This year, we have taken a broad look at what is happening in manufacturing and present here our top five predictions. There is a sixth that is impossible to predict but something we think is likely in the coming 12 to 18 months — an IT/OT mega-merger. We expect the acquisition spree for smaller analytics companies to continue and there might also be a big takeover of an IT company by one of the operationally focused giants. We shall see.
1. Predictive analytics specialists flourish
We predict non-traditional vendors displace traditional domain specific applications in predictive analytics with 40 per cent of new deployments coming from the emerging solutions providers by year-end 2017. When we look at the rise of the IIoT over the last two years, most of the application focus has been on Asset Performance Management (APM), which can be continuously improved through better predictive analytics. It is therefore no surprise to see many specialist start-ups developing analytics solutions for APM. Other traditional areas where new analytics can already deliver valuable results include process optimization and proactive quality. New analytics capabilities are being applied to help process engineers find new answers to questions like “How do I avoid process degradation?”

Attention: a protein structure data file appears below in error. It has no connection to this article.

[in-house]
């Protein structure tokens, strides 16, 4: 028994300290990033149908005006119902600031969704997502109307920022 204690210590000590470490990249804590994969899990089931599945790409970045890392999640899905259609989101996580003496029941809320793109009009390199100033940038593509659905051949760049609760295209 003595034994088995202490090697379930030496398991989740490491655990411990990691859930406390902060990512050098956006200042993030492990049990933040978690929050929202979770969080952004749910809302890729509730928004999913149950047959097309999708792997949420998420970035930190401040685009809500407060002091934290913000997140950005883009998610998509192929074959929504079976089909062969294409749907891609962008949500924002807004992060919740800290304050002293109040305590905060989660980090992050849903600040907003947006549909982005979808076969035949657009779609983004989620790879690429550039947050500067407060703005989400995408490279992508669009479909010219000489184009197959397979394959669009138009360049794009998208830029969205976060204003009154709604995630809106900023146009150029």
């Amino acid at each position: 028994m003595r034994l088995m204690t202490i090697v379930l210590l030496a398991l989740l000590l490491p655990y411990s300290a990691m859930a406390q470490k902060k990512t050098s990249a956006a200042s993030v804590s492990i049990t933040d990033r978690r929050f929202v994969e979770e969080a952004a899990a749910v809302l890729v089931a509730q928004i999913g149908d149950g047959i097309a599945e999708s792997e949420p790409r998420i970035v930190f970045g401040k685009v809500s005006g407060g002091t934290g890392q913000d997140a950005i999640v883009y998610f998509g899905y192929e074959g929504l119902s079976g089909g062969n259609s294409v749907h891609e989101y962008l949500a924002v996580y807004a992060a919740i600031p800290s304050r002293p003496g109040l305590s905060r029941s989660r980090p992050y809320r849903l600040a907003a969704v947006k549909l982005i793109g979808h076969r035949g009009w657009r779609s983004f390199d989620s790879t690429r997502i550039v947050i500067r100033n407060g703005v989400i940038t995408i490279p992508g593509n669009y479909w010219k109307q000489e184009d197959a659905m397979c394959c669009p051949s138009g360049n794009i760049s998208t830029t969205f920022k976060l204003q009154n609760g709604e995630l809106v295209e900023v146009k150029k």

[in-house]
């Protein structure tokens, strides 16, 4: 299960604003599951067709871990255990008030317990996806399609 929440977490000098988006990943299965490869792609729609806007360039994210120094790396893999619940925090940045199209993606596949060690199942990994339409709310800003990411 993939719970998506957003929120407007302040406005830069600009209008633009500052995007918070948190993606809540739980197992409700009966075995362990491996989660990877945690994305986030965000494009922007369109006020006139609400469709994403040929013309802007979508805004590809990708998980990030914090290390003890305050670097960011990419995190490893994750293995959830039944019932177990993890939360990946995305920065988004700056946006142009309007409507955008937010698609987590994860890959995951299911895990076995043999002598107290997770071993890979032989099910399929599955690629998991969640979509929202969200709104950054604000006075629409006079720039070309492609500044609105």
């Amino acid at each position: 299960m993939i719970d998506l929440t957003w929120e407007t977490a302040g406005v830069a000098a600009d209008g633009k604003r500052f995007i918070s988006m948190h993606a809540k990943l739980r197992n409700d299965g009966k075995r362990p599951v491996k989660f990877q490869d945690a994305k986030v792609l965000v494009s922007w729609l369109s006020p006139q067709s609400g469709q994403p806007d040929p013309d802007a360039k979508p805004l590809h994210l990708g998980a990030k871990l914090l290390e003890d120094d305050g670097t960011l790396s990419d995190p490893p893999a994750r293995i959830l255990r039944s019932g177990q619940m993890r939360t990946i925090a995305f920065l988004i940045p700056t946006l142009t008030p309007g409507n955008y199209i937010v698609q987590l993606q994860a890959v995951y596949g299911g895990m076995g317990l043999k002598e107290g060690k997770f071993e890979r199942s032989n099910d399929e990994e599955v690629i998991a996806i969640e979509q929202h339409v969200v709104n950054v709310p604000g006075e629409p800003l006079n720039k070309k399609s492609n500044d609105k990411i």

2. Big commitments to IIoT platforms
IIoT platforms are being offered (or promised) by an ever-increasing band of large automation and software vendors. We predict that, before the end of 2017, at least 2 to 3 Fortune 500 manufacturing companies will make a corporate commitment to a specific IIoT platform. It is this type of commitment that IIoT vendors have been waiting for. Today, there are few applications running on these platforms; once the platform is sold, the opportunities to develop applications for, and port them to, the platform will accelerate quickly.
3. Multimarket monolithic MOM is dead